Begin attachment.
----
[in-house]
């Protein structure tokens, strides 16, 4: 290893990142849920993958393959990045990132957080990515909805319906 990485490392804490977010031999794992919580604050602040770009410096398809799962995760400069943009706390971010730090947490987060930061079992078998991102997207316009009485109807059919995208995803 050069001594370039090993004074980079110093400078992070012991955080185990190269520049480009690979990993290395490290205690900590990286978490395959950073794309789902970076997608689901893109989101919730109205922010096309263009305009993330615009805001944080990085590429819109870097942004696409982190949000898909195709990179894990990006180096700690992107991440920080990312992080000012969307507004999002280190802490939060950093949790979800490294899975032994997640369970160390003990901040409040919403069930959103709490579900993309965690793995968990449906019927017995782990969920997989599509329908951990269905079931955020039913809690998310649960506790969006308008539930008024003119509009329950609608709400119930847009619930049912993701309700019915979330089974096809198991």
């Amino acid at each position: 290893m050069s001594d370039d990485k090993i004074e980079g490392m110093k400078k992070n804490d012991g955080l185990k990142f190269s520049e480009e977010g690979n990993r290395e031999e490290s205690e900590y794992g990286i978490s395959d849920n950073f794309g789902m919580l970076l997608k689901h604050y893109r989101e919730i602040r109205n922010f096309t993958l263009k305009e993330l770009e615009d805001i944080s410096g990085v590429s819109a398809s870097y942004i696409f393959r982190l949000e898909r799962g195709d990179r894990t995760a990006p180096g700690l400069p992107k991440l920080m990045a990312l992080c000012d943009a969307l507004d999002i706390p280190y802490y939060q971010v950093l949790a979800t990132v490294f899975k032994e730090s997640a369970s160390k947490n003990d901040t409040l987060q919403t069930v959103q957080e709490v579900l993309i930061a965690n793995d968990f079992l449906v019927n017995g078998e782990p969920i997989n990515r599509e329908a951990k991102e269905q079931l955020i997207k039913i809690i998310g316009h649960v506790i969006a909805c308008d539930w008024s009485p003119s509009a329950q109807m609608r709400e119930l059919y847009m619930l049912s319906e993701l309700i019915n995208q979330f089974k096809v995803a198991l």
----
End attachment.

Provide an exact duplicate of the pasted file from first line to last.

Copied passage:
[in-house]
């Protein structure tokens, strides 16, 4: 290893990142849920993958393959990045990132957080990515909805319906 990485490392804490977010031999794992919580604050602040770009410096398809799962995760400069943009706390971010730090947490987060930061079992078998991102997207316009009485109807059919995208995803 050069001594370039090993004074980079110093400078992070012991955080185990190269520049480009690979990993290395490290205690900590990286978490395959950073794309789902970076997608689901893109989101919730109205922010096309263009305009993330615009805001944080990085590429819109870097942004696409982190949000898909195709990179894990990006180096700690992107991440920080990312992080000012969307507004999002280190802490939060950093949790979800490294899975032994997640369970160390003990901040409040919403069930959103709490579900993309965690793995968990449906019927017995782990969920997989599509329908951990269905079931955020039913809690998310649960506790969006308008539930008024003119509009329950609608709400119930847009619930049912993701309700019915979330089974096809198991």
């Amino acid at each position: 290893m050069s001594d370039d990485k090993i004074e980079g490392m110093k400078k992070n804490d012991g955080l185990k990142f190269s520049e480009e977010g690979n990993r290395e031999e490290s205690e900590y794992g990286i978490s395959d849920n950073f794309g789902m919580l970076l997608k689901h604050y893109r989101e919730i602040r109205n922010f096309t993958l263009k305009e993330l770009e615009d805001i944080s410096g990085v590429s819109a398809s870097y942004i696409f393959r982190l949000e898909r799962g195709d990179r894990t995760a990006p180096g700690l400069p992107k991440l920080m990045a990312l992080c000012d943009a969307l507004d999002i706390p280190y802490y939060q971010v950093l949790a979800t990132v490294f899975k032994e730090s997640a369970s160390k947490n003990d901040t409040l987060q919403t069930v959103q957080e709490v579900l993309i930061a965690n793995d968990f079992l449906v019927n017995g078998e782990p969920i997989n990515r599509e329908a951990k991102e269905q079931l955020i997207k039913i809690i998310g316009h649960v506790i969006a909805c308008d539930w008024s009485p003119s509009a329950q109807m609608r709400e119930l059919y847009m619930l049912s319906e993701l309700i019915n995208q979330f089974k096809v995803a198991l």